Matthias Geurts (Schalast): Germany is one of the key drivers in the European market for virtual currencies. Germany introduced a law in 2021 which allows security tokens in the form of a fixed income type token. Such regulation generally transforms the old world of securities into the world of electronic means by using the same legal concepts. Germany is also driving EU regulation, the so-called MiCA (Markets in Crypto-Assets) which may come to force soon; this regulation should close the gap to financial instruments regulated under MIFID. Virtual or digital assets are considered as an alternative asset class, and consequently requires regulatory regulation and guidance but also with respect to its taxation. From a market perspective we see lots of projects in that field of products in Germany intended to create a new alternative investment market. With respect to the custodian services there is a specific license requirement in Germany, but specific regulation for marketplaces and trading do not exist so that the general requirements for trading financial instruments and products apply.

Stephen Rutenberg (Polsinelli): United States regulators, at least initially, took a relatively practical view regarding the regulation of cryptocurrency and related activities. Examples of this include: the IRS (Internal Revenue) issuing guidance as far back as 2014; treating Bitcoin as property; and most state regulators treating cryptocurrency as a money, meaning that in most of the 50 states a money transmission license is required for a non-bank or trust company to operate a crypto-related business. Bitcoin and other crypto currencies are regulated by the CFTC as a commodity. Even the SEC (the federal Securities and Exchange Commission), set up a FinHub and requested industry feedback, though their interpretation of fairly old securities law precedent rarely worked to allow for the issuance of payment or in-network tokens in the United States. More recently, with the combination of the fallout from the FTX debacle and the SEC appearing to have a vendetta against anything blockchain/crypto related, there are dark regulatory and enforcement clouds hanging over this entire space.

Geurts: You just pointed out correctly that different terms have different understandings: in some jurisdictions cryptocurrencies will be considered as authorized money, as e-money or as security. Different regulations require different wording and have different consequences. This is one of the key aspects to consider on a global level, that terms used in one jurisdiction may have different meaning in another jurisdiction. Due to the complexity in the U.S. and Canada, often, we have to exclude these jurisdictions, even though the US is the biggest market; it is just because we don’t know whether the virtual currency is qualified as a security or not.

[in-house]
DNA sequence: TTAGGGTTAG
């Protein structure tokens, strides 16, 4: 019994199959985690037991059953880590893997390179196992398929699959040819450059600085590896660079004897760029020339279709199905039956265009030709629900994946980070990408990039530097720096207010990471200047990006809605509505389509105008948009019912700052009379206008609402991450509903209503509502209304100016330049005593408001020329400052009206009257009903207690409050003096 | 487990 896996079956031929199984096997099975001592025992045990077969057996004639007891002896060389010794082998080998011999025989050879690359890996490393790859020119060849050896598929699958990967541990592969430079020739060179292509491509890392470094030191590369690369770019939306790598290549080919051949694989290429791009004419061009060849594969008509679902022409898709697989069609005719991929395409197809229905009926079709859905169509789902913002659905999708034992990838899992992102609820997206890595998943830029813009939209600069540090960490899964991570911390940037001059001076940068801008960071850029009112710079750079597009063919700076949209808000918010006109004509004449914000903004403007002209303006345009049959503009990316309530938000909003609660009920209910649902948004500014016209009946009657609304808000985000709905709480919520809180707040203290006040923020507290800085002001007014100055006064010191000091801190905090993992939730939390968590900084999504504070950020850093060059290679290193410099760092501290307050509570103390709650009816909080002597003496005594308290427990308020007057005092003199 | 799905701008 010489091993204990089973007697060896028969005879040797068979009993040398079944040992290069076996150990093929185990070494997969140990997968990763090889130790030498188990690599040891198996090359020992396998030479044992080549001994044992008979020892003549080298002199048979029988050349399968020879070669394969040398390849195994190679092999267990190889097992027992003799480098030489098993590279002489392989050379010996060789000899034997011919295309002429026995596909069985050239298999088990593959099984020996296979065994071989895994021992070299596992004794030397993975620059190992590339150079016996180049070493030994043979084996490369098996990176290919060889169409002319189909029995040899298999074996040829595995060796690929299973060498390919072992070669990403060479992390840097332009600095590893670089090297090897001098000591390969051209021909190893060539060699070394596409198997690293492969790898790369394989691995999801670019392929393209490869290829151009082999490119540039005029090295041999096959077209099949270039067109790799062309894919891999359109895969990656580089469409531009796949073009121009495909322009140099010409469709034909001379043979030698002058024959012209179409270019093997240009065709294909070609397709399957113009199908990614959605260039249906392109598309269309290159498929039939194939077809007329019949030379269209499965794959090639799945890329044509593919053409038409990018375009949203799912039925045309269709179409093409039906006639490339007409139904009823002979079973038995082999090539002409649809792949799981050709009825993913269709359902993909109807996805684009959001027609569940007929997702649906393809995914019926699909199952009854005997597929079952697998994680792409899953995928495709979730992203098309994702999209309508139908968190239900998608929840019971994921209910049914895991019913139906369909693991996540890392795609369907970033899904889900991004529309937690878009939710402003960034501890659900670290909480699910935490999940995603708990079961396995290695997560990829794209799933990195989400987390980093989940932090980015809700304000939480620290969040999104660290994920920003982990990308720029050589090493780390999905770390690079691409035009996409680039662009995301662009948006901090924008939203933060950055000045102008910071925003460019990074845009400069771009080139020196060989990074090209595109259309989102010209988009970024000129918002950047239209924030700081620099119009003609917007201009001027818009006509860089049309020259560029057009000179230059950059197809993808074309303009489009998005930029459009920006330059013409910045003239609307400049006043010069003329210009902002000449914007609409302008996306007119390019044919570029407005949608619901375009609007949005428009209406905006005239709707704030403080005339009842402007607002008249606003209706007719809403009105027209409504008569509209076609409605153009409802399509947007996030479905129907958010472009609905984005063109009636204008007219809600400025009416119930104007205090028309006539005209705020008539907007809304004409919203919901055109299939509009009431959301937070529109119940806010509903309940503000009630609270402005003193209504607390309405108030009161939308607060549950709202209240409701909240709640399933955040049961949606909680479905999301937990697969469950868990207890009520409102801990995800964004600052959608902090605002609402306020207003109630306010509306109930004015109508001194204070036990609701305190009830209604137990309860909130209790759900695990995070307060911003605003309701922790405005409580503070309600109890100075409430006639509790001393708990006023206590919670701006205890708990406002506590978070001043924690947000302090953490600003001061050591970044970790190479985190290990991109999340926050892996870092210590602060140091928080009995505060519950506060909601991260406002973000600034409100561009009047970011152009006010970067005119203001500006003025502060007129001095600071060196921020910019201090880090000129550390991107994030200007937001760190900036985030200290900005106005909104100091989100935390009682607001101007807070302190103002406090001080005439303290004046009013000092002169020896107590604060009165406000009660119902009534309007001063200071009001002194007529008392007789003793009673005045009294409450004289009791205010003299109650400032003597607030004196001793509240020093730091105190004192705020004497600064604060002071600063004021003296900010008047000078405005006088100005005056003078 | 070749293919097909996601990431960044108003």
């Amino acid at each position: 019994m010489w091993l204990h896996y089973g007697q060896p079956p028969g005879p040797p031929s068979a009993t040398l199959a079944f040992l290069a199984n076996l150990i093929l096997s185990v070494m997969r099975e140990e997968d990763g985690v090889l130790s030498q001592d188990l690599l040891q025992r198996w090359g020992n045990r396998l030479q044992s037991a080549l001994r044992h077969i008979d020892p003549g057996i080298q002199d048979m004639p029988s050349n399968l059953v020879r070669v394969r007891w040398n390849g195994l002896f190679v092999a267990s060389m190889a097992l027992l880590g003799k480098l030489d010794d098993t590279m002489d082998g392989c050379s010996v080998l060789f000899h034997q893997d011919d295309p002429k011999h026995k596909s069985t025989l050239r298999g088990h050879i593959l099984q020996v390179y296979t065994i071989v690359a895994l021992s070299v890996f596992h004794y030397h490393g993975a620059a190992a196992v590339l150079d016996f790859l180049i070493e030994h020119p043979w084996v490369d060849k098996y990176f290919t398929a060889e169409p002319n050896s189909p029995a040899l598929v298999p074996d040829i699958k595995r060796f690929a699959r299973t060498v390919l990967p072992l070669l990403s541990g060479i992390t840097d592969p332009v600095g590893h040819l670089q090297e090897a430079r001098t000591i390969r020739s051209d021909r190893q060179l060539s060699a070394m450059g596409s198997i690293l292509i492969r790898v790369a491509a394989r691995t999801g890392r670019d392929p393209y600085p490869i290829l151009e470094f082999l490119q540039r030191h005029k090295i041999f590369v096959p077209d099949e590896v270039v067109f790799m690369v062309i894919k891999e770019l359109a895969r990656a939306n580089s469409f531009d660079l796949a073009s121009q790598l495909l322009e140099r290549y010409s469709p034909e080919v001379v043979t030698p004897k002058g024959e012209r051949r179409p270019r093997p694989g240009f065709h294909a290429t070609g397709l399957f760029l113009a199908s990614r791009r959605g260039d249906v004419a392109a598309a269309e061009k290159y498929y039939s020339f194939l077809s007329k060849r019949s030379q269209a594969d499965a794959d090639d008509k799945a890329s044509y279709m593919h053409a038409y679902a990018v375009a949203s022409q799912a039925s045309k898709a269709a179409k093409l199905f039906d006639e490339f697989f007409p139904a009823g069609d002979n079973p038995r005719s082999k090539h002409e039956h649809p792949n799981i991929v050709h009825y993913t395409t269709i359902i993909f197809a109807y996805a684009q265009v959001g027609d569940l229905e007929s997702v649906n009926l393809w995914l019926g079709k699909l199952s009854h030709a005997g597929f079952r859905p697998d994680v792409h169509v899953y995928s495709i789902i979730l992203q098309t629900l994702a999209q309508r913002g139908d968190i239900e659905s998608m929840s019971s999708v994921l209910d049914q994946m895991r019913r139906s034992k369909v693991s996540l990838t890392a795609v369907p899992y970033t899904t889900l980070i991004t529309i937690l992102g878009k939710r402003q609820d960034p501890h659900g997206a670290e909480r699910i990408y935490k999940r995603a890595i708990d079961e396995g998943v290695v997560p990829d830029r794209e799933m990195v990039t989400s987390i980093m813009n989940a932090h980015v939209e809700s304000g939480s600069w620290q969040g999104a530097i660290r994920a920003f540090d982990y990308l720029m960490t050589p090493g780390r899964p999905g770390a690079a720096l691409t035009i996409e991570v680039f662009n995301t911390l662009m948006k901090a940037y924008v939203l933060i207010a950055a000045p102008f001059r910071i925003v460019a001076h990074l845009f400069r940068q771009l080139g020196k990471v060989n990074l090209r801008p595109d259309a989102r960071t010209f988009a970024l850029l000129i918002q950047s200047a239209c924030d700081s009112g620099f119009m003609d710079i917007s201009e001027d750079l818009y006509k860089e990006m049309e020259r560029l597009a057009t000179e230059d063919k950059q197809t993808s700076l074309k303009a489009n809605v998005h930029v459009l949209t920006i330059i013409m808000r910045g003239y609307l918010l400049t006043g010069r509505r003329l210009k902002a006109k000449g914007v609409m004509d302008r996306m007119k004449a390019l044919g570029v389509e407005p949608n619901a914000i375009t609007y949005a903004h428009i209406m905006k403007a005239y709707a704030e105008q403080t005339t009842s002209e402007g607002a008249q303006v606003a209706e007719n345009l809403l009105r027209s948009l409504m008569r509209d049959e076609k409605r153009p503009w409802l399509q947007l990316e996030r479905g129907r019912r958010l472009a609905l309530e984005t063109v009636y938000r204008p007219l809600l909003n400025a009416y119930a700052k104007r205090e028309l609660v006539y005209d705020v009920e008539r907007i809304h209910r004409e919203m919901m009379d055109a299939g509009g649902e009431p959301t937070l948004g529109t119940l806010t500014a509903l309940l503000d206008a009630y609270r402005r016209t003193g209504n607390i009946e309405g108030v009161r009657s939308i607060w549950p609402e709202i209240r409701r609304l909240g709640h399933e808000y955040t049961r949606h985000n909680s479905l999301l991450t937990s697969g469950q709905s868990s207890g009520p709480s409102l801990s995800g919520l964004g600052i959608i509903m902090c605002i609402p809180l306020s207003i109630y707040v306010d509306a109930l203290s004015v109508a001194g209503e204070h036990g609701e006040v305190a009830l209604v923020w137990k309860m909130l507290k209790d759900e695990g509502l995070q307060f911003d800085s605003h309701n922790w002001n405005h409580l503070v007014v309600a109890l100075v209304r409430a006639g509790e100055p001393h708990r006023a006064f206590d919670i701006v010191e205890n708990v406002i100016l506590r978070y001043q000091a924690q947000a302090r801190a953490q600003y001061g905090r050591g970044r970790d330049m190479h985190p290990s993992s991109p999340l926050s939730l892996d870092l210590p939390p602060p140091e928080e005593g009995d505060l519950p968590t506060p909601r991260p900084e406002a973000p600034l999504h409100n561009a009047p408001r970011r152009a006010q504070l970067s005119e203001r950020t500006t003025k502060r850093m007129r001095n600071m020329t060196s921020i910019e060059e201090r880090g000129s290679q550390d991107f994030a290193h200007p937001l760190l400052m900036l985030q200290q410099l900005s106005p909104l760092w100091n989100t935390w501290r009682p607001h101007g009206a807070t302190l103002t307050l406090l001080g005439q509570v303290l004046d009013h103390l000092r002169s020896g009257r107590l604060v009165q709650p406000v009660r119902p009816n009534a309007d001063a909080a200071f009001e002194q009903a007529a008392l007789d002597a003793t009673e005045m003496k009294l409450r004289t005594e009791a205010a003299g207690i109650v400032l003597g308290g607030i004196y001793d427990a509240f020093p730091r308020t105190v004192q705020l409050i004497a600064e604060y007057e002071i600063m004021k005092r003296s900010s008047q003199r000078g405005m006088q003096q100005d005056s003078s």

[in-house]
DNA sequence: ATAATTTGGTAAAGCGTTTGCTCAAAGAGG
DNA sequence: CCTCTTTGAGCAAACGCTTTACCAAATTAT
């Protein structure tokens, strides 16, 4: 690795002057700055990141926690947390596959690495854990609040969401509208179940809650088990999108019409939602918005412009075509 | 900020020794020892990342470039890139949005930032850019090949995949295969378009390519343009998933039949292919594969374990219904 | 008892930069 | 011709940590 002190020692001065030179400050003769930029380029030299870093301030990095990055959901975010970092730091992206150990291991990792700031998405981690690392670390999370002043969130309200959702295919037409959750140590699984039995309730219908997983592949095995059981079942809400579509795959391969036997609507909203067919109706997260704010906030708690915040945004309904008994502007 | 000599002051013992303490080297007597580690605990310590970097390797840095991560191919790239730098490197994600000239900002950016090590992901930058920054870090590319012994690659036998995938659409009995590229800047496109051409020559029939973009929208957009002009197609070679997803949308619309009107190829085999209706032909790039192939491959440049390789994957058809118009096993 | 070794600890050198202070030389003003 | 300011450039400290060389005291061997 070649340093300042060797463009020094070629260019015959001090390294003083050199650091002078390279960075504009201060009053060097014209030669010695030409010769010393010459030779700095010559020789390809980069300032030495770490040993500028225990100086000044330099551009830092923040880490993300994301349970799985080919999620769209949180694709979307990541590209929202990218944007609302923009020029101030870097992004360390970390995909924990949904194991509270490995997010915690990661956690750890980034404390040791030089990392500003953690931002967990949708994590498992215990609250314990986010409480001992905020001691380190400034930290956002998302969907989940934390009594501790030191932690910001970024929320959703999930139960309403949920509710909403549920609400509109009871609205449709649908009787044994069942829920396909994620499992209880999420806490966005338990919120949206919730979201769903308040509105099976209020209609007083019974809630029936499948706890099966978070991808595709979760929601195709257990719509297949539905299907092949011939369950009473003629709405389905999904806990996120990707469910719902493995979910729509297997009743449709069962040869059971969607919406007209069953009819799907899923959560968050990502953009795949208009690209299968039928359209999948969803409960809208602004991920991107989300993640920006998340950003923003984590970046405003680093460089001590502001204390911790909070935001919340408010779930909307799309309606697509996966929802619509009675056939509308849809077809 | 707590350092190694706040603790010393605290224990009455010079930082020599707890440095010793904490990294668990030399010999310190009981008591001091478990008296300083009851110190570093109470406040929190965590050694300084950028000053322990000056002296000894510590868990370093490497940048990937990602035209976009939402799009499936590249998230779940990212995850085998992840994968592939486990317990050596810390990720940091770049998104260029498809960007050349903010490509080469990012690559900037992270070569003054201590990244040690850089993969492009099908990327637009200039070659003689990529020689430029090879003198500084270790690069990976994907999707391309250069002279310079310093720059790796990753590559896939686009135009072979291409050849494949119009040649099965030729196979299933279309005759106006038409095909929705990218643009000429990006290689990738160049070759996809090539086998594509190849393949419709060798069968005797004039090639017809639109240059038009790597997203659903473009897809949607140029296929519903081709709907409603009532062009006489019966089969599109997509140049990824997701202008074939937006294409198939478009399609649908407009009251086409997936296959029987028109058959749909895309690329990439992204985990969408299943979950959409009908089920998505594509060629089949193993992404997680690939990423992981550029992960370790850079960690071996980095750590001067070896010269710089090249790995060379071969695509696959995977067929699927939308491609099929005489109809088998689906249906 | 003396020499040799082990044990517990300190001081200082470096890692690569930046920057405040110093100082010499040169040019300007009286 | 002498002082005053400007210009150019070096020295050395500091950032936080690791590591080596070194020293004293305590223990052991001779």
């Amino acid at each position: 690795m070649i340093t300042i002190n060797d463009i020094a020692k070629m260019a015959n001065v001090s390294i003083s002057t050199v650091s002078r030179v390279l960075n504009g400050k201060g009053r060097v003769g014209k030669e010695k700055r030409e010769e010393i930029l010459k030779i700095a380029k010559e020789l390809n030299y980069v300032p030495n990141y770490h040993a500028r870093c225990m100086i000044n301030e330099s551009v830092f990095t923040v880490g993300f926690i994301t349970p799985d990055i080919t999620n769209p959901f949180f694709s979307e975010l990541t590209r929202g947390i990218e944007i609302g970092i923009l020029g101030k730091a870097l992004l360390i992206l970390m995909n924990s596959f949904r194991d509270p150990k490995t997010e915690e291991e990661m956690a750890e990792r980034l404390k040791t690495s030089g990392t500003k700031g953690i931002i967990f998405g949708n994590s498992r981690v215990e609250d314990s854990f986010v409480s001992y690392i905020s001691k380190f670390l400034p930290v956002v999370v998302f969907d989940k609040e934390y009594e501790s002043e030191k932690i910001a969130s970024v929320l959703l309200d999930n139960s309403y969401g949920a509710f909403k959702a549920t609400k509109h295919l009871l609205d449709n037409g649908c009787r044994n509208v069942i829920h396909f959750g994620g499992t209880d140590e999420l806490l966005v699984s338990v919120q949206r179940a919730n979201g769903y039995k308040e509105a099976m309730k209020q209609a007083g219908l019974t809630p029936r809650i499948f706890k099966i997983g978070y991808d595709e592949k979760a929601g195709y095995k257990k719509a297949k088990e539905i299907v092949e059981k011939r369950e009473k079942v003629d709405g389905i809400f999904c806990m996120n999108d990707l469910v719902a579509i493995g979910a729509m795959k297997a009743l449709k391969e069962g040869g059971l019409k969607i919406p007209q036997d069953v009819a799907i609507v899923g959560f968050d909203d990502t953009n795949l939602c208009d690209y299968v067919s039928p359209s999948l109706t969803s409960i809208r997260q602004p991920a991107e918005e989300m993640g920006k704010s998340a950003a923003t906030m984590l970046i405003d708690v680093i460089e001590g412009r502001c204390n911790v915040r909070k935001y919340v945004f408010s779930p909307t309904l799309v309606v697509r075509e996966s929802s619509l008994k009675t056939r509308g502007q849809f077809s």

Rutenberg: Trying to be optimistic, there is a chance that XRP will win against SEC in whether its token sales violated securities laws. However, there are many ways that the XRP case can be decided which won’t provide any clear permissive guidance for the sale of digital assets. The real reason that I am optimistic about crypto-related business having a future in the United States is that we remain the top financial hub in the world, with a combination of funding, talent, and where people want to start companies. As such in the long term a regulatory balance will be reached.

Ofek: We have a kind of “Twin Peaks” regime in Israel, which is that the Israeli Securities Authority regulates whether this is a security, while the Capital Markets Insurance and Savings Authority regulates crypto as services in financial assets.